How mindfulness practices are changing an inner-city school
At many schools, the third-grader would have landed in the principal’s office.
But in a hardscrabble neighborhood in West Baltimore, the boy who tussled with a classmate one recent morning instead found his way to a quiet room that smelled of lemongrass, where he could breathe and meditate.
The focus at Robert W. Coleman Elementary is not on punishment but on mindfulness — a mantra of daily life at an unusual urban school that has moved away from detention and suspension to something educators hope is more effective.
Here, students are referred to the Mindful Moment Room when they misstep or need calming. In a space decorated with bright curtains, lavender cushions and beanbags, program staff members coax students to explain what happened, to talk about their feelings, to breathe deeply.
The third-grader who scuffled with a classmate broke into tears. Staff member Oriana Copeland held his hand as they talked. There were no harsh words. He came around slowly.
“Inhaling deep,” she guided him. “Exhale and out.”
Mindfulness practices — becoming aware of emotions, staying in the present, using meditative breathing to reduce stress — are part of a schoolwide program at Coleman that has changed student discipline and, more broadly, affected the school’s culture. It is part of a larger effort by the nonprofit Holistic Life Foundation to bring yoga and mindfulness into Baltimore city schools and beyond.
Principal Carlillian Thompson said the practices help the school’s 378 students leave behind the stresses of their lives, including problems at home, violence on the streets and conflicts with friends, so they can get ready to learn. In a recent week, one student lost a parent and another experienced a house fire.
“When children come here, I want them to view this as a safe place, a safe haven,” Thompson said.
As mindfulness has become part of the school’s approach, Thompson said she has seen signs of success. There is more reflection, more awareness. “Children are more willing to take responsibility for their behaviors,” she said.
Schools across the country have increasingly embraced yoga and mindfulness practices, but few have done so with the whole-school approach Coleman is using, said Tamar Mendelson, an associate professor at Johns Hopkins University’s Bloomberg School of Public Health.Research about the effect of mindfulness practices on children in school settings is still in its early stages, but there have been promising signs of social and emotional benefits, and a few studies have pointed to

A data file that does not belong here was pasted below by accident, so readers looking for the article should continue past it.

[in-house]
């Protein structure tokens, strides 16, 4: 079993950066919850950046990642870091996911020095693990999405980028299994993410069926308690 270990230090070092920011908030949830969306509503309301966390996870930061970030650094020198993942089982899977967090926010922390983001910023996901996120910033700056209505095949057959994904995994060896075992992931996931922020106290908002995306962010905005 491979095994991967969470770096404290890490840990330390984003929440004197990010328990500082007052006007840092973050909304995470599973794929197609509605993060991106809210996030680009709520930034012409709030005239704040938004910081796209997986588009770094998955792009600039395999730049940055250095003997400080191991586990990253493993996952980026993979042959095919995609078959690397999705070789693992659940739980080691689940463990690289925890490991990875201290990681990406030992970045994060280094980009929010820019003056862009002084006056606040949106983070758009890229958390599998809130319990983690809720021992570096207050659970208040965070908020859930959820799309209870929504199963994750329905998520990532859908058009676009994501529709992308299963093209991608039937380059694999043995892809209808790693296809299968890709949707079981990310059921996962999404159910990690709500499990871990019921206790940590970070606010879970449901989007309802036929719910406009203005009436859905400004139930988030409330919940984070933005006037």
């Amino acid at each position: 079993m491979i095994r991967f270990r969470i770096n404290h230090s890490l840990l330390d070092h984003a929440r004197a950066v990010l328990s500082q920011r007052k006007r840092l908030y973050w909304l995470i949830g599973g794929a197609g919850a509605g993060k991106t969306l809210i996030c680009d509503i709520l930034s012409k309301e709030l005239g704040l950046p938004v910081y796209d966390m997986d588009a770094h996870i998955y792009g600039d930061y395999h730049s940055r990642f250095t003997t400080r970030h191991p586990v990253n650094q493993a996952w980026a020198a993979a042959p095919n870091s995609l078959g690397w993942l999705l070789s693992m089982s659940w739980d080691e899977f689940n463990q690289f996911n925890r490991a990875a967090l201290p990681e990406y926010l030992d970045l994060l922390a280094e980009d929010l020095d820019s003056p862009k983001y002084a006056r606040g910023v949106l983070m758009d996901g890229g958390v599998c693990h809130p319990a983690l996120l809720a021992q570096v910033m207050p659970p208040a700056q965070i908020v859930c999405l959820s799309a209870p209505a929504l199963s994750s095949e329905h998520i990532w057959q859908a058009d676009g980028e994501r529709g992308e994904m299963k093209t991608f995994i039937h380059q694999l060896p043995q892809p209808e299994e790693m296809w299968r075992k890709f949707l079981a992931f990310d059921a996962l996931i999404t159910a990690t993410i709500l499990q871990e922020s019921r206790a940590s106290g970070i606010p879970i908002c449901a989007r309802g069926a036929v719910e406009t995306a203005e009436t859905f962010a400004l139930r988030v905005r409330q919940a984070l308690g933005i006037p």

Research about the effect of mindfulness practices on children in school settings is still in its early stages, but there have been promising signs of social and emotional benefits, and a few studies have pointed to academic improvement, Mendelson said.
“The program seems to be working particularly well at Robert Coleman,” she said. “It is very powerful to hear students and teachers talk about positive effects, not only for the individual students but for the school community and climate as a whole.”
The effort at Coleman started about eight years ago with an after-school program. Thompson, the principal, said the power of the approach became clear to her one day when a child who was often in trouble for hitting her classmates and disrupting lessons walked into her office and shut the door.
“I just need five minutes,” she said.
As Thompson looked on with surprise, she said, the girl coached herself through breathing exercises. She told herself — speaking aloud — that she was not going to fight that day, she was not going to curse that day. She was 8 or 9 years old.
“I said, ‘There’s got to be something more to this,’ ” Thompson recalled.